| Euell Gibbons, famous wild edible plant enthusiast, starred in a
TV commercial for Grape-nuts® cereal. He asked "Did you ever eat a
pine tree? Some parts are edible." True enough. In fact, some parts are
actually worth nibbling. If you catch the unripe pollen cones in April or May
they are sweetly piney, moist, acceptably chewy, and no doubt
nutritious. They are small, clustered around the twigs, and variously yellow, pink
or purple. After the pollen is ripe and released as dust, they shrivel,
turn brown and drop. One species or another may appeal to you.
| Most of our salad fare is from annual crops which are sown as
seeds, harvested and eaten within a year. Examples include lettuce,
spinach, tomatoes, cabbage, cilantro and arugala.
| The important thing is not what kind of lifecycle a plant has,
nor whether it is a low-growing herb or a tree, but that it offer us
tasty, palatable, nutritious growth. Likewise, whether the plant is
absolutely wild or a domesticated race or intermediate is immaterial to our
digestive system. In Seattle, right about this time of year, there is a plethora
of exciting salad ingredients available. If I had the time and a big
enough salad bowl I could go fetch more than 250 different choice kinds of
plants. This doesn't include houseplants, market produce or anything
not growing outside in a yard or park.
| Eating tree leaves and flowers is unheard of to most of us. Why not
give some a taste? Go grazing. Make sure of your identifications, and go
easy on quantity, in case you may be allergic to something without
even knowing it.
| Elm trees (Ulmus spp.) of sundry kinds are conspicuous with
pale green little wafer-like seeds, thin and roundish. Their flavor is bland
like lettuce, but as long as they're succulent and immature they're good
fare for bulk in salads.
| Dawn redwood (Metasequoia
glyptostroboides) is full of tender, ferny new growth, which tastes like carrot greens. Nibble some, although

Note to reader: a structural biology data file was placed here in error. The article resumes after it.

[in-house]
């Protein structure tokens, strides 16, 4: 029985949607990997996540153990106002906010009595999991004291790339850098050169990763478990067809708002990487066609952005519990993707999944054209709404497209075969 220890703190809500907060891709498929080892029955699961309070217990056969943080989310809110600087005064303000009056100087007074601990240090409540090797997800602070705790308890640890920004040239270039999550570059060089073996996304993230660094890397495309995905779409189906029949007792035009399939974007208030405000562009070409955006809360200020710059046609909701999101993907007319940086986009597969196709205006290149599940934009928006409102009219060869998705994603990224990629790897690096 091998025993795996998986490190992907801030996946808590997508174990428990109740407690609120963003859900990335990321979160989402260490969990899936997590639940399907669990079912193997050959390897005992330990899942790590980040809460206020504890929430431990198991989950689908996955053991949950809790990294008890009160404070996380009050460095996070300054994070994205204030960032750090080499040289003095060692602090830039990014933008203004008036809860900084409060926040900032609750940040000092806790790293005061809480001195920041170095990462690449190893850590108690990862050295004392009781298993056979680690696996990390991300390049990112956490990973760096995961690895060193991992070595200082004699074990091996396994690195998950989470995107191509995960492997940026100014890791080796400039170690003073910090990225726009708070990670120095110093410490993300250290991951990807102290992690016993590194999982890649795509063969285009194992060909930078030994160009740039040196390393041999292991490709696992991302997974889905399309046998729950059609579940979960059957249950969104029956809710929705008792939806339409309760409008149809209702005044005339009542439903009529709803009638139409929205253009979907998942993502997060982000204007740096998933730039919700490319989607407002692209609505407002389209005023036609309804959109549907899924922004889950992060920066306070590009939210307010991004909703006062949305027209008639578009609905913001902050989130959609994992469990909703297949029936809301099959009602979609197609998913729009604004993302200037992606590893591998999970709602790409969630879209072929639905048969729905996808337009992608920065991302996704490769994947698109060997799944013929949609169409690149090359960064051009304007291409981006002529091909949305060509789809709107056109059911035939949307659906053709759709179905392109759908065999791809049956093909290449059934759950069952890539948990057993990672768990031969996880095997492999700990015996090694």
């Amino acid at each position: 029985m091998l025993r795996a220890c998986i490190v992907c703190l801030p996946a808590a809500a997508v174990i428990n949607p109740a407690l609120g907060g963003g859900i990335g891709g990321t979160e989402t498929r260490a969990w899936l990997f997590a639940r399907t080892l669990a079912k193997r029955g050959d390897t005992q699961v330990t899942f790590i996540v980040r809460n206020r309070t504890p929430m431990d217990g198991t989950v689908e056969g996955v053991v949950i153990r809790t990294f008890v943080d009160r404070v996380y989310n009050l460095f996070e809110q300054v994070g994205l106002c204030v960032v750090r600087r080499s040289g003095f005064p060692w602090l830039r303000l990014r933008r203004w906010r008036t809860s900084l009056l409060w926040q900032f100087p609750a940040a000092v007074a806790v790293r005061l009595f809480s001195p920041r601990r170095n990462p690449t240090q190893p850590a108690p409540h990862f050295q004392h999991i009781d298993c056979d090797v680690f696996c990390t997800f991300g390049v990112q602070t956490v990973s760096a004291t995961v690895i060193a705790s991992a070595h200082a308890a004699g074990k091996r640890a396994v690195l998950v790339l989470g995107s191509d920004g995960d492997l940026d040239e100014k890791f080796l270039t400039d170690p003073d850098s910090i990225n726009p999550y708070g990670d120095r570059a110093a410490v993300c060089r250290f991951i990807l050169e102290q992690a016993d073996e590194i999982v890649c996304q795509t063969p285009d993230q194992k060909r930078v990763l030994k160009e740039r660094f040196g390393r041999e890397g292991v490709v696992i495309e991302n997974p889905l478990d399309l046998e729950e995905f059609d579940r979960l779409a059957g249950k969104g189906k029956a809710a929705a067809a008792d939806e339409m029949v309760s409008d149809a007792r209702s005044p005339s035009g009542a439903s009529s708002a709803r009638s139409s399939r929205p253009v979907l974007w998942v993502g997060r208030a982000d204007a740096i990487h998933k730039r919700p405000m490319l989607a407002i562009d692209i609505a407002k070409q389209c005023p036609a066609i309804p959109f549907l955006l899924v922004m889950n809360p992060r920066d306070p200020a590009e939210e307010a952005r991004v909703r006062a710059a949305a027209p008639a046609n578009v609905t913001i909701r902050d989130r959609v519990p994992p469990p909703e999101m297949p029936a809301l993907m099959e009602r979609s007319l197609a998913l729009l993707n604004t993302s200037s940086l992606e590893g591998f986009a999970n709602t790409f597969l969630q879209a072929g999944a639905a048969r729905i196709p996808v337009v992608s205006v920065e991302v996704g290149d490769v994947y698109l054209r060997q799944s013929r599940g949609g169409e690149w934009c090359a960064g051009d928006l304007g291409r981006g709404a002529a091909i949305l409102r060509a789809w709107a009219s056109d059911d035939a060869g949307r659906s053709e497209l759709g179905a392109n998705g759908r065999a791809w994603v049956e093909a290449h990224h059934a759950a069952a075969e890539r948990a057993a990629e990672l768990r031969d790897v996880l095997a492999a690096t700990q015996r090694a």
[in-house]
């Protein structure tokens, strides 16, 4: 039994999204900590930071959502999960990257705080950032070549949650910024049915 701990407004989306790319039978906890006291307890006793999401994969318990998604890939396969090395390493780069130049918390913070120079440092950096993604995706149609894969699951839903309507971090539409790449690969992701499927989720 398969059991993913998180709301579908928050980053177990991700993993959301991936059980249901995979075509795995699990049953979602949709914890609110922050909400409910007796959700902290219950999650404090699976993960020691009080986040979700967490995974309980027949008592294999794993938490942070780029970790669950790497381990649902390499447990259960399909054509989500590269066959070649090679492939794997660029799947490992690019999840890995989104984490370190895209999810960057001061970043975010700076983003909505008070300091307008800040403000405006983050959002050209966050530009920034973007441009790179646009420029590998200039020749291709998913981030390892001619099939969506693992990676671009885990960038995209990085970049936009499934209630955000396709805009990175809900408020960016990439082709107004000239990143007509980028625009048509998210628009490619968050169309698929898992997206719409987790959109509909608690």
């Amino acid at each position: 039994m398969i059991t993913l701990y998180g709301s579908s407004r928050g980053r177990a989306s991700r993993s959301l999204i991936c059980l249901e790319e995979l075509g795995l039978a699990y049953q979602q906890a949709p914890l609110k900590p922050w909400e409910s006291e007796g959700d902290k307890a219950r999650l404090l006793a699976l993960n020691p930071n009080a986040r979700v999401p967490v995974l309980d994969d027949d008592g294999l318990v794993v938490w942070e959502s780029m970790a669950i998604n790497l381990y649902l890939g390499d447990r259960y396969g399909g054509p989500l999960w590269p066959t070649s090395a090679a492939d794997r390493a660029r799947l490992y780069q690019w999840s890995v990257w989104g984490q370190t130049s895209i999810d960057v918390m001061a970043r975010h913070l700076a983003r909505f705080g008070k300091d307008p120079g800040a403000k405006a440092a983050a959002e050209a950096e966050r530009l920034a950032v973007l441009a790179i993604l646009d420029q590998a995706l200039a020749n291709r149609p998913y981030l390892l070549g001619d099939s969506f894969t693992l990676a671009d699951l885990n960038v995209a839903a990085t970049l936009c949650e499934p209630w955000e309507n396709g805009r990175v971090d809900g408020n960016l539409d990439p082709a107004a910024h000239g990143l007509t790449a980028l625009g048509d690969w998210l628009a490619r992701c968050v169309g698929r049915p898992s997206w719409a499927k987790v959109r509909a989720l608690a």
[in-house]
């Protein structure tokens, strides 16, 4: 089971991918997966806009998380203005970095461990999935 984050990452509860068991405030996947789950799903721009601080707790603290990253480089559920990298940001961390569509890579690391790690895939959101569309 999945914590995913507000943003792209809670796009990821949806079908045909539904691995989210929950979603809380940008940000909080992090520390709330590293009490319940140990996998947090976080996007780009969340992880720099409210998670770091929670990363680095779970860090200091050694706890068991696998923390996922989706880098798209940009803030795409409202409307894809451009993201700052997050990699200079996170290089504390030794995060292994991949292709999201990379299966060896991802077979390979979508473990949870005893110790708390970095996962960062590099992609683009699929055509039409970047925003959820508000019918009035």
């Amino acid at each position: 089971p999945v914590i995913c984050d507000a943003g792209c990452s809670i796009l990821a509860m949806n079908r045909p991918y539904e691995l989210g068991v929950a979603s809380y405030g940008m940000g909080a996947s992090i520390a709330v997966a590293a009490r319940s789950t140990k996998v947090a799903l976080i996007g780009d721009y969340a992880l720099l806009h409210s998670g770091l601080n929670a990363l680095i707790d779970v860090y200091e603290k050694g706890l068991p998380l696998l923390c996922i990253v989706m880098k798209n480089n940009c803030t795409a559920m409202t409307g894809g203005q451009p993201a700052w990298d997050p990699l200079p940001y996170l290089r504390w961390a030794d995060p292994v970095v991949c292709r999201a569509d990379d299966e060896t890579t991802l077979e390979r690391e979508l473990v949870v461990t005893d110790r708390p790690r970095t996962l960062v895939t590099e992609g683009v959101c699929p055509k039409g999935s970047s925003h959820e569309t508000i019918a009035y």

don't pretend you're a rabbit and try eating a meal of the stuff.
| If mucilage is liked, as in okra, chew young leaves of lindens, also
called basswoods (Tilia spp.). They are mild and pleasant.
| If slight bitterness is enjoyed try weeping willow
(Salix babylonica and hybrids) leaves. They are much sweeter than those of most willows.
| For floral perfume try flowers of empress tree or princess tree
(Paulownia tomentosa). They are large, sky blue, and slightly sticky
with minute glandular hairs.
| Redbud (Cercis spp.) flowers offer bits of pink, ever so acidic.
The Chinese species is tastier than the European or American species.
| Our native bigleaf maple (Acer
macrophyllum) is about Seattle's most common tree, conspicuous now with is dangling clusters of
chartreuse flowers, full of nectar. They are a very gratifying treat if eaten at just
the right time --experiment with unopened buds, fully opened flowers,
etc. The leaves are not worth eating. Red laceleaf Japanese maples do
have edible young leaves, but they quickly grow firm and chewy.
| Sorrel tree, also called sourwood
(Oxydendrum arboreum) has young leaves worth tasting, but they are a far cry from culinary sorrel or
even wild sorrel.
| Rarer trees, scarcely found in Seattle other than at the arboretum,
are also edible, some tasting oniony, lemony or peppery. But I cannot
in good conscience list them, lest the arboretum specimens get "eaten
alive" by unscrupulous adventurers. It's a fascinating subject to learn
what's edible. You can enliven ordinary salads, add leaves to sandwiches,
or nibble them as you take walks or work in your yard.
|(originally published in The Seattle Weekly, April 1997)